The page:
This is one of the first Diplomatic Policy Cards in the game, unlocking at the same time as the first governments with Diplomatic slots. Unlike the other Diplomatic Policy, Charismatic Leader, it has a more limited use: it will work effectively only when you send your very first Envoy to a city-state, by simply giving you another free Envoy to the same state. This doesn't mean that it's useful only in the early or middle game, since you may keep meeting city-states well into the late game (especially if you're behind on your exploration); however, it is generally more useful in the early stages of the game, when you haven't yet had many opportunities to influence city-states.
The best way to use Diplomatic League is to preserve your accumulated Envoys until you have the chance to change governments, then slot this and send one Envoy to each city-state you haven't influenced yet. For the rest of the time, you should have Charismatic Leader in your Diplomatic slot. Of course, this strategy has the obvious flaw that you forego the gameplay benefits of influencing city-states as soon as you are able - you will simply have to decide on-the-go. It should be noted this effect works only on city-states you meet after enacting this policy, and will not work retroactively.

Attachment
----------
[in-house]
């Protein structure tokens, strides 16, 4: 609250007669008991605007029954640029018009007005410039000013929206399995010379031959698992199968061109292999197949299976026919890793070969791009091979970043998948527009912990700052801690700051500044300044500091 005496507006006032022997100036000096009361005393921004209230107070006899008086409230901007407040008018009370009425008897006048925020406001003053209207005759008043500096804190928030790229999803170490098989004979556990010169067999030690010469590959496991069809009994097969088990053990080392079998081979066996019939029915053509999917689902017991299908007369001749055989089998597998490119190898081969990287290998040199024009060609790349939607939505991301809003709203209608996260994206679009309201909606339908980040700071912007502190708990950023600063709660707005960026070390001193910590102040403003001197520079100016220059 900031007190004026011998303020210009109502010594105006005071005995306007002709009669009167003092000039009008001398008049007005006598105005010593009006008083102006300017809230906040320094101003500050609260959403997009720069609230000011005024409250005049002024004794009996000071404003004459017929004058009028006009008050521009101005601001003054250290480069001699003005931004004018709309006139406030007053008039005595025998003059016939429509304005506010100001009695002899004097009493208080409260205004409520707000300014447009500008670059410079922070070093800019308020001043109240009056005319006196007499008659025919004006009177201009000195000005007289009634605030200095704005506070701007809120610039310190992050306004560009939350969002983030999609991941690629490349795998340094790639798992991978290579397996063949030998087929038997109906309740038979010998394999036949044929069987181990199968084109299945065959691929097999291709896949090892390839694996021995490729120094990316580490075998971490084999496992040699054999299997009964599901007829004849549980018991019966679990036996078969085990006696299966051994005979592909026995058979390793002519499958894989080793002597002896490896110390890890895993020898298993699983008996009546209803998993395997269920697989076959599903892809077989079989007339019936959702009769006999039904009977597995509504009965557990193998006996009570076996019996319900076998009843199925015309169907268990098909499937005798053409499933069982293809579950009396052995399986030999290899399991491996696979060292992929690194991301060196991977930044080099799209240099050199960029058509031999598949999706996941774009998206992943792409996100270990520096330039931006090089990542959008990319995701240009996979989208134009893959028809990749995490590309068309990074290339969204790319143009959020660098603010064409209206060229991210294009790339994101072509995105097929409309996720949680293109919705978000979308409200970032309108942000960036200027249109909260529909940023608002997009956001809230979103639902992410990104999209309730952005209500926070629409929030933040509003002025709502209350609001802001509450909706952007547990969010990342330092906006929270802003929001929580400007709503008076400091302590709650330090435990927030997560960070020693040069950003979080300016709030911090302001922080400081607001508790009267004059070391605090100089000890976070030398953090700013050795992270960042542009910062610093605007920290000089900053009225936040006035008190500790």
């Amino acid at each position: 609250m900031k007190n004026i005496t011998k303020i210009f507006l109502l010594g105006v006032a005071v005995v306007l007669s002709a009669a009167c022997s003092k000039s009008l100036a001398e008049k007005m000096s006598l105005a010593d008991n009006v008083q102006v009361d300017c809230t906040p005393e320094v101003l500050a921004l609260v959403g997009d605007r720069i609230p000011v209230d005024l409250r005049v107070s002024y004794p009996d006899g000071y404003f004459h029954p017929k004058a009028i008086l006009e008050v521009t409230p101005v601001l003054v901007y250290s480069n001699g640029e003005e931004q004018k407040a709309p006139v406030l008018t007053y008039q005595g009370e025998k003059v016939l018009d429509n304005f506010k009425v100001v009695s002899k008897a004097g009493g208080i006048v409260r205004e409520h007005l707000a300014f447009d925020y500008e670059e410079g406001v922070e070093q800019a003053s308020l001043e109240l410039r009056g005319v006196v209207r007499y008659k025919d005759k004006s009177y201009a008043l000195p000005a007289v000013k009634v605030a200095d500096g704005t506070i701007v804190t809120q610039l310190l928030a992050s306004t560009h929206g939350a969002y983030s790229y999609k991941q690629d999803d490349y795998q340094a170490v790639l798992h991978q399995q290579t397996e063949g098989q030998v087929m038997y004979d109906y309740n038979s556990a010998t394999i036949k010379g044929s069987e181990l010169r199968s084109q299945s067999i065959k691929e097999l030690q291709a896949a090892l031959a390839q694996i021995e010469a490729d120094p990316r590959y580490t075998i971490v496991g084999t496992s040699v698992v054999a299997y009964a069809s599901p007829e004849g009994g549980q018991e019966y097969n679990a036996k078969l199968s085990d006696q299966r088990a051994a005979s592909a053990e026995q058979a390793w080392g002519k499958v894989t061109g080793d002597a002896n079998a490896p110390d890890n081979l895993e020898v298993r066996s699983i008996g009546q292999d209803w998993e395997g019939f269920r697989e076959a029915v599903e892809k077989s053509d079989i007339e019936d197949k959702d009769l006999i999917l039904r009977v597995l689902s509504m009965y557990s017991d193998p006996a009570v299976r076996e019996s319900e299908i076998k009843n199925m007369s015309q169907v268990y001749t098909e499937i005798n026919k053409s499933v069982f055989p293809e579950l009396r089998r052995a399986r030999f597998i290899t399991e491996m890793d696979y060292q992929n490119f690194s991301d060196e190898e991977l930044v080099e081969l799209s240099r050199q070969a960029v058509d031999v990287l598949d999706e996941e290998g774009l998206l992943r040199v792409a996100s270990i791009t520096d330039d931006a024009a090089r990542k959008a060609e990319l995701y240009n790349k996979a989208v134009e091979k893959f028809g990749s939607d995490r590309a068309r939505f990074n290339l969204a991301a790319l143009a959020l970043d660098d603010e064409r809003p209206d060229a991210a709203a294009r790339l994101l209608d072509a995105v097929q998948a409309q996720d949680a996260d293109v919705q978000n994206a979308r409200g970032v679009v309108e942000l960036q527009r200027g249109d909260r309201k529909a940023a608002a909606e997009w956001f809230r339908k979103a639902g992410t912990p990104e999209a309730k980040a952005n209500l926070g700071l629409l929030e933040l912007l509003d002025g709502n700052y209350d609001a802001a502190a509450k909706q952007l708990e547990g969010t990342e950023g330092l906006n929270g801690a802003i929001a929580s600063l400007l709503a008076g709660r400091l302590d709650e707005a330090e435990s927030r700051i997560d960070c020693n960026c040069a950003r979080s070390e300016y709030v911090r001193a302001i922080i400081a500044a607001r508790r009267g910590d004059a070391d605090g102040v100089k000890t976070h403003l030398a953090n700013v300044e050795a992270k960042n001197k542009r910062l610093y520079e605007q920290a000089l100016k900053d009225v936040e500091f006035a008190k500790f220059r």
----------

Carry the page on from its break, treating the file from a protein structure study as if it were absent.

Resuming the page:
Civilopedia entry Edit
The ancient Greeks were enamored of diplomatic leagues – loose and limited alliances between city-states, cobbled together for a variety of purposes. In the Archaic Period, the Amphictyonic League was a religious association of tribes. By the end of the 7th Century BC, Sparta was the most powerful city-state in the Peloponnese; to counter its influence some 150+ cities formed the Delian League in 477 BC under the leadership of Athens. It spent most of its existence fighting off Persian invasions. Around 338 BC, Philip II of Macedonia formed the Hellenic League … and Alexander conquered (briefly) the known world with it. The Achaean League existed between 280 and 146 BC, formed to resist the Romans. Didn’t help.